Researchers at the Argonne National Laboratory have discovered a degenerative effect in the creation of cathode materials for sodium-ion batteries that could have significant impacts on the performance of sodium-ion batteries.

From pv magazine USA

Battery-powered vehicles and battery energy storage systems at every scale mostly use lithium-ion chemistry, but high costs and concerns with thermal events have driven US labs to investigate other low-cost, safe alternatives. One such alternative is the sodium-ion battery.

When cycled at a high voltage around 4.5V, sodium-ion batteries can significantly increase their energy density. However, rapid degradation in charge-discharge cycles have barred sodium-ion batteries from reaching commercialization.

Researchers at Argonne National Laboratory discovered an effect in the creation of the cathode material that may lead to improvements in battery resiliency. It was found that during the rapid cooling process in the creation of the cathode, a “structural earthquake” occurs, which disrupts the atomic makeup of the material.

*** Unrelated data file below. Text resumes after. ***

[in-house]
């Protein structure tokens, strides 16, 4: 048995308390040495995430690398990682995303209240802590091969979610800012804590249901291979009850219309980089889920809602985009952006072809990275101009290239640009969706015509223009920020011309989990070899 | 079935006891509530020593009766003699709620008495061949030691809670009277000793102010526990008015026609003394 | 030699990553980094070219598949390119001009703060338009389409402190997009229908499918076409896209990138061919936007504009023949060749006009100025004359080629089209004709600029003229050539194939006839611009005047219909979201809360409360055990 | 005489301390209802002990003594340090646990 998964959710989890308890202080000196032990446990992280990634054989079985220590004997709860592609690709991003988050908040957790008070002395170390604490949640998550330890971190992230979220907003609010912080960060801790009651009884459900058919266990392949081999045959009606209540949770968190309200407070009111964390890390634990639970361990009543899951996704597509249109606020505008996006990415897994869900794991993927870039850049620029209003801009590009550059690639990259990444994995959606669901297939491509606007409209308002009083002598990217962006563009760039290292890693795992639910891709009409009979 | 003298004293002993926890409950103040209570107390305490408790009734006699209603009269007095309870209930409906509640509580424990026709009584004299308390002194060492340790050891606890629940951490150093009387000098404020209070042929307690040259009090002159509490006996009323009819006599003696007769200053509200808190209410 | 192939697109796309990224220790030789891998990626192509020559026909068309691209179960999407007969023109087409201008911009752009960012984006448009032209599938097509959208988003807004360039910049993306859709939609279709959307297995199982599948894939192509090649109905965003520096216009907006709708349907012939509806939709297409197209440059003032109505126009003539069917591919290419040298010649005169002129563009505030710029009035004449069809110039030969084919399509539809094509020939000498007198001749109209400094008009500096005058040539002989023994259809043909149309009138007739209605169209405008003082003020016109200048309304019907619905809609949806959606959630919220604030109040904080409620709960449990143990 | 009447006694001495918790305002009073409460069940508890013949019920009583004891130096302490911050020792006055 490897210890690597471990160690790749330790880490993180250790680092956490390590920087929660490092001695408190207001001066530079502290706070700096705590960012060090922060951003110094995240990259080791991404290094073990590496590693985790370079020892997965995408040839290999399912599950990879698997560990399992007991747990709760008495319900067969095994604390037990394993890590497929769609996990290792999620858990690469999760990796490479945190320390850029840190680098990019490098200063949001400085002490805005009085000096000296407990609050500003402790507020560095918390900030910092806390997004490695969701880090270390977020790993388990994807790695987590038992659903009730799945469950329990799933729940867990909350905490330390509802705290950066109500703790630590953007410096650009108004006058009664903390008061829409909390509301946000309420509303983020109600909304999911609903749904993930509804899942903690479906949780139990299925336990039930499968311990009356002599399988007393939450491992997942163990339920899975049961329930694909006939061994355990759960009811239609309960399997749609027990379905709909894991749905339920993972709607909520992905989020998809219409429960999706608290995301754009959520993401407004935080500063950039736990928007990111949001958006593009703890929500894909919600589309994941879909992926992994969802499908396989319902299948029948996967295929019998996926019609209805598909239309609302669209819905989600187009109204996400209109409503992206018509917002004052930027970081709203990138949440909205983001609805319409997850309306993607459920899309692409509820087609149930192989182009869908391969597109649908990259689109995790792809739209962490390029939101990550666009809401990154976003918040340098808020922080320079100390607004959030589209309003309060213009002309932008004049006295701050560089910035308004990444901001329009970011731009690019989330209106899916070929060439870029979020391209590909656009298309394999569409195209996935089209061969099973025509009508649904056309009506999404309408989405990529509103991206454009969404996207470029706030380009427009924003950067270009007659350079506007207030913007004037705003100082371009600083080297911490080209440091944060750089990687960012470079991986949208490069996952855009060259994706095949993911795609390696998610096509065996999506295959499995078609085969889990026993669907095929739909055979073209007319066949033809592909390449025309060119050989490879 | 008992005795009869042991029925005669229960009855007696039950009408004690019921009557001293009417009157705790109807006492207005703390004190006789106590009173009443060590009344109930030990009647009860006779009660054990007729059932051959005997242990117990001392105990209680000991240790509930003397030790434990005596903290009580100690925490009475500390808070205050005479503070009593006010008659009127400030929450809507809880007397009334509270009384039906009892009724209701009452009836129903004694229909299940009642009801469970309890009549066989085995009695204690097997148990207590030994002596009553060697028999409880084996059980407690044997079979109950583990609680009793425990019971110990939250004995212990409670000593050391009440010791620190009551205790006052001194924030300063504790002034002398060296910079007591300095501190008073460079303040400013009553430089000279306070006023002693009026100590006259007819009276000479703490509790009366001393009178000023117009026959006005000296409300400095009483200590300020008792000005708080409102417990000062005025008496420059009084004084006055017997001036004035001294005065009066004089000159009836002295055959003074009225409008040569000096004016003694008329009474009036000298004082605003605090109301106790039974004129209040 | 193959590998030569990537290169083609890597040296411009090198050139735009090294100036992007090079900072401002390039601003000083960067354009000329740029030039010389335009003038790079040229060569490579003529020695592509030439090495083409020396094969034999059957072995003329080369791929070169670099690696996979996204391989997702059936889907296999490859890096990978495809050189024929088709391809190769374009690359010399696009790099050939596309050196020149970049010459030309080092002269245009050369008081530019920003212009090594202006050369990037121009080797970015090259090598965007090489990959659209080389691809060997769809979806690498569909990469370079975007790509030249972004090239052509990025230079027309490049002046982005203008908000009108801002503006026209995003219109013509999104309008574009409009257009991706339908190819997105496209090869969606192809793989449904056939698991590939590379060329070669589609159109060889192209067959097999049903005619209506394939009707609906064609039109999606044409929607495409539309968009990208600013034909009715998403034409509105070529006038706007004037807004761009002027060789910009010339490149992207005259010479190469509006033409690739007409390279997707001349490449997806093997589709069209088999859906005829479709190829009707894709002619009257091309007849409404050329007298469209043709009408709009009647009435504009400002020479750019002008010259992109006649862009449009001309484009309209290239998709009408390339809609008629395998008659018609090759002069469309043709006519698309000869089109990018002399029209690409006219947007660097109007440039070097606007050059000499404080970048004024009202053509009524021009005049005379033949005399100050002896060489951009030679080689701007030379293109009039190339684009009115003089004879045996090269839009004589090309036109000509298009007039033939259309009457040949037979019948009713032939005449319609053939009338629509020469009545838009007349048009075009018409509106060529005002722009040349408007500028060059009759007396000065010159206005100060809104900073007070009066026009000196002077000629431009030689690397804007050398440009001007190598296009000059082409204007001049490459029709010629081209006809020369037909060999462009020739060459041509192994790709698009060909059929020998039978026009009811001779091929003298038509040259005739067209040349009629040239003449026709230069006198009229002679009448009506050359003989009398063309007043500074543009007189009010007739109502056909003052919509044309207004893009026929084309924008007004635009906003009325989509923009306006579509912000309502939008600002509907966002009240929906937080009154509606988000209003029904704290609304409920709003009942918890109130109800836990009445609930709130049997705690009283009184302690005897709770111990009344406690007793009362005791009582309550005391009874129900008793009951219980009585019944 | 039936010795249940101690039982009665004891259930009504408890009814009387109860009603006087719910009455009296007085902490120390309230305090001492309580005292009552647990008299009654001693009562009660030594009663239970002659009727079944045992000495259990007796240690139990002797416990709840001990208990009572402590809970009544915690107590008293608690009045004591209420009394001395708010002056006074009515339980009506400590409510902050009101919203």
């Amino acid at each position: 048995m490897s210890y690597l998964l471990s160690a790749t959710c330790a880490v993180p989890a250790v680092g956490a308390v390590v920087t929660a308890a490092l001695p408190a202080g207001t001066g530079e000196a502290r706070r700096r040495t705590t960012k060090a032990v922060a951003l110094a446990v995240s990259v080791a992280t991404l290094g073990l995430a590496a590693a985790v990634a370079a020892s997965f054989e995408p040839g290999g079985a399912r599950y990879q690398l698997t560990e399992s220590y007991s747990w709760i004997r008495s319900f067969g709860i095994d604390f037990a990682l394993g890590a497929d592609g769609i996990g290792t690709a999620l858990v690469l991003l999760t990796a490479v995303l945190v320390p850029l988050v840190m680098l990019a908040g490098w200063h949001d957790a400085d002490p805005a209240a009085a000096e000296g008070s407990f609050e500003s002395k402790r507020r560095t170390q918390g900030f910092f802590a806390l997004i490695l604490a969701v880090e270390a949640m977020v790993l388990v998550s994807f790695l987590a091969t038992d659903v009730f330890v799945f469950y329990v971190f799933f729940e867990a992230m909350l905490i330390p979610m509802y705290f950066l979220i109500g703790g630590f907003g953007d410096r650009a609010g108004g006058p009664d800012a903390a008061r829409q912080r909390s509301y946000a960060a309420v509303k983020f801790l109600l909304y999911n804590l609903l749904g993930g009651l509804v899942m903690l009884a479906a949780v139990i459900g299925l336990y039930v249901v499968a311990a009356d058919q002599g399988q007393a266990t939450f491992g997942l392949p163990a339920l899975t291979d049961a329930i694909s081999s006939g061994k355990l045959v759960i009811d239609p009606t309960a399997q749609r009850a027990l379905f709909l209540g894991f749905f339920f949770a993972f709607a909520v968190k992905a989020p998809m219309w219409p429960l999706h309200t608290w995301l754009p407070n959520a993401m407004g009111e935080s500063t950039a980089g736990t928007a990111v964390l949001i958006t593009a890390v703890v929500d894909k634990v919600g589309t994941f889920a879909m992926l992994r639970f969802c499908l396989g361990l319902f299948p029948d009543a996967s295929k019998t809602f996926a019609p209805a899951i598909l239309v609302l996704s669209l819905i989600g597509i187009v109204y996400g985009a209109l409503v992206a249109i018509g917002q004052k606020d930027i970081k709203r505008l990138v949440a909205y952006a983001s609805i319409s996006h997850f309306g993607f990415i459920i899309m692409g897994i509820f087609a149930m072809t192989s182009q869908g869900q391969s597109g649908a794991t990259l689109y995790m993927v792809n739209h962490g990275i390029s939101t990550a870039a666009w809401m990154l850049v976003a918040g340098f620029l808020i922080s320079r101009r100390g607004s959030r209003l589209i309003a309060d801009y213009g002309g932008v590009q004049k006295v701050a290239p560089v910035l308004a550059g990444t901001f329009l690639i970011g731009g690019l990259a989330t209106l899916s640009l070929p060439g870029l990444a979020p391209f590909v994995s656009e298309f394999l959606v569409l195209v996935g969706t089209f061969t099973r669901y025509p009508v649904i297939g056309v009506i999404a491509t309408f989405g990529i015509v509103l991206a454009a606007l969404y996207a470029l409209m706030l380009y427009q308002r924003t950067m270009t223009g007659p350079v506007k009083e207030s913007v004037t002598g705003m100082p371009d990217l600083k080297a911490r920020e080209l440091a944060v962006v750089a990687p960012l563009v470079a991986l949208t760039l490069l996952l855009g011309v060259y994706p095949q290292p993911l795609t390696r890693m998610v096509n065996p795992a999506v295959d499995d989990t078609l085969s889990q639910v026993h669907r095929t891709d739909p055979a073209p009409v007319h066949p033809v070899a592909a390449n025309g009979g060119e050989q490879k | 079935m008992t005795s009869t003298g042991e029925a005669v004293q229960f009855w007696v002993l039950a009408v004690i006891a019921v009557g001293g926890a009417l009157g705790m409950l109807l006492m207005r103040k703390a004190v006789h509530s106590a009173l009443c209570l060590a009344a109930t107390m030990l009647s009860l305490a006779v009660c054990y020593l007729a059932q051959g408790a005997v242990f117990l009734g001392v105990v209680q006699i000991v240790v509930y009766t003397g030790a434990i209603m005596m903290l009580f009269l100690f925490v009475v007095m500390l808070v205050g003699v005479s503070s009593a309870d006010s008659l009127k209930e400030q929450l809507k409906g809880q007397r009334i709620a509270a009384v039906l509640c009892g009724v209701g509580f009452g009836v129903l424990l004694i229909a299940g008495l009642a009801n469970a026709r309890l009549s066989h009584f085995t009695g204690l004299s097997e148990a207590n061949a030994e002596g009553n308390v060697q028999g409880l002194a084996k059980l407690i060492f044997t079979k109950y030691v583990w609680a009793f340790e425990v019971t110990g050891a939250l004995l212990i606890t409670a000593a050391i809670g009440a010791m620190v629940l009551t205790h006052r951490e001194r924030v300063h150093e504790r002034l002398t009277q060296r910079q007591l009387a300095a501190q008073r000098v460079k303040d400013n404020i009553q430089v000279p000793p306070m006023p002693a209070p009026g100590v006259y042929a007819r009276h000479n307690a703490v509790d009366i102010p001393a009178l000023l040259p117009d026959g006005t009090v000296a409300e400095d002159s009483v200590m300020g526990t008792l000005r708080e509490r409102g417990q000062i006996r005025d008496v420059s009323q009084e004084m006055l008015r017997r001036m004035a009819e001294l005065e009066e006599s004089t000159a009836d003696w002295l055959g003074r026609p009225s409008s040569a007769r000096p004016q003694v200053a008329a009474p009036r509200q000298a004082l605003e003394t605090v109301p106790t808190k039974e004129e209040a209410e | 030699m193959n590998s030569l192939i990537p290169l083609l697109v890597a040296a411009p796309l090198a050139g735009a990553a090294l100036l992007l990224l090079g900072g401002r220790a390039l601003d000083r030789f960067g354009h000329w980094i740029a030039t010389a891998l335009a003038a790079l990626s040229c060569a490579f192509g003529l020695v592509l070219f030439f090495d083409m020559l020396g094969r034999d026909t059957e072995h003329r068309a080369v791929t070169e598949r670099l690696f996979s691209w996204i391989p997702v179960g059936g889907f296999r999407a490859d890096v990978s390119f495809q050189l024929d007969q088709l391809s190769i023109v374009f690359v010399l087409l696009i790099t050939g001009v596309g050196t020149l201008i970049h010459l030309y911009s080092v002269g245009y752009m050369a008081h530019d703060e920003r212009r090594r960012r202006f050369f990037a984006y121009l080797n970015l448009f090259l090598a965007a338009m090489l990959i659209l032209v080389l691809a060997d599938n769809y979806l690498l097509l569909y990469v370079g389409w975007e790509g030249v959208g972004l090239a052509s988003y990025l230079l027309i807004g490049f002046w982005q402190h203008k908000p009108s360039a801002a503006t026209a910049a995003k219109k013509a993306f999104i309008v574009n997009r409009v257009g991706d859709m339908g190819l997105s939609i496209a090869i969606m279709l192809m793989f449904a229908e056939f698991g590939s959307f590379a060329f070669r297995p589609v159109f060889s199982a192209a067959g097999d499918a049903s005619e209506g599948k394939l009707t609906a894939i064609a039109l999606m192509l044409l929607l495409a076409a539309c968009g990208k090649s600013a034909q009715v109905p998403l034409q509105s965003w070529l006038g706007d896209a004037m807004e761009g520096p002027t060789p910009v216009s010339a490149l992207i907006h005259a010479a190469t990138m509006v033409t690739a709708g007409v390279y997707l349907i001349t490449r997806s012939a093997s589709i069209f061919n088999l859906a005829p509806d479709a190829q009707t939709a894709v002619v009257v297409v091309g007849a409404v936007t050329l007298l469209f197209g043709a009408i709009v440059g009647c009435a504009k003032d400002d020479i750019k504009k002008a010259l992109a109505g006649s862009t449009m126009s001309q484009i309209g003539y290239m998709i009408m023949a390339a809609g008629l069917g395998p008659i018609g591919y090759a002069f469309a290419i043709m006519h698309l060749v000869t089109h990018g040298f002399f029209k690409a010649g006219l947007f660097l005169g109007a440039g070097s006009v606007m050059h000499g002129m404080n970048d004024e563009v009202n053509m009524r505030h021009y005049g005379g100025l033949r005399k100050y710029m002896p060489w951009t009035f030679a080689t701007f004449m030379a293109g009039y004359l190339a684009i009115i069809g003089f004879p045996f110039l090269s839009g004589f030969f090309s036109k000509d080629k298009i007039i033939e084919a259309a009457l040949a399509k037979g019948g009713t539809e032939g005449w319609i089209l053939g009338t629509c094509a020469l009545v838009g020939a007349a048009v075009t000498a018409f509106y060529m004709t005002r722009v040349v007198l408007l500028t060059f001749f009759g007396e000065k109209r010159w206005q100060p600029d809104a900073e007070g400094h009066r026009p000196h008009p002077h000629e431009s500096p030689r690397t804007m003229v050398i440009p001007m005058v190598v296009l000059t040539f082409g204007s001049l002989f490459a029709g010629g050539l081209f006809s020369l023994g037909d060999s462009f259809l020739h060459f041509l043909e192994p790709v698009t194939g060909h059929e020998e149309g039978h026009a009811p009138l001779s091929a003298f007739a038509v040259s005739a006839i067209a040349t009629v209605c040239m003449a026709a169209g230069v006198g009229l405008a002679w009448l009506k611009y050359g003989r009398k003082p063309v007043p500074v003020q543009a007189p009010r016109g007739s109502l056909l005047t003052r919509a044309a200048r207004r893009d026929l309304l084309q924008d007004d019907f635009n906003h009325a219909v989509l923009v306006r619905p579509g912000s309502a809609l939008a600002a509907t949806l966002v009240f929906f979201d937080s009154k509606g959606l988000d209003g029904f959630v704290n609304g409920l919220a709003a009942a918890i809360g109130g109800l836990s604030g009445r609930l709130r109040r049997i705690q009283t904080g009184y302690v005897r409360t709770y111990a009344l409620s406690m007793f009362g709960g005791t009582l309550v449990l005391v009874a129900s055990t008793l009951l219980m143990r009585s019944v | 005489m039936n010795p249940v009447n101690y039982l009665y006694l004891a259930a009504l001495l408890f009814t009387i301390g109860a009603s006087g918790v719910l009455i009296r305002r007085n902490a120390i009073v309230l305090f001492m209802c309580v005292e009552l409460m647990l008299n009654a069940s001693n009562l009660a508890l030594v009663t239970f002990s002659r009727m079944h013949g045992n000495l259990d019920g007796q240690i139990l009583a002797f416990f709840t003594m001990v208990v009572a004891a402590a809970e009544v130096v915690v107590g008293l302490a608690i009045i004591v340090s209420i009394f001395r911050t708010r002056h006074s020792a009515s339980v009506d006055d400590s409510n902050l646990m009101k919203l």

During rapid cooling in cathode synthesis, the particle surface became rough, and large areas showed strain on the material. The effect was also found when cycling the cathode at high temperatures above 130 F or when performing fast-charging of one hour versus a 10-hour charge cycle.

With the knowledge of this structure-damaging event, cathode makers can now adjust synthesis conditions to create a purer cathode that is better able to pair the anode material. Earlier research by the team also led to an improved anode, and the team expects pairing the two will have dramatic effects.

“Now, we should be able to match our improved cathode with the anode to attain a 20% to 40% increase in performance,” said Guiliang Xu, assistant chemist in Argonne’s chemical sciences and engineering division.  “Also important, such batteries will maintain that performance with long-term cycling at high voltage.”

The results were recently published in Nature Communications. The Argonne team said the findings could result in a longer range and more affordable electric vehicles, as well as low-cost energy storage for the grid.

“Seeing is believing,” said scientist Yuzi Liu. “With Argonne’s world-class scientific facilities, we do not have to guess what is happening during the synthesis.”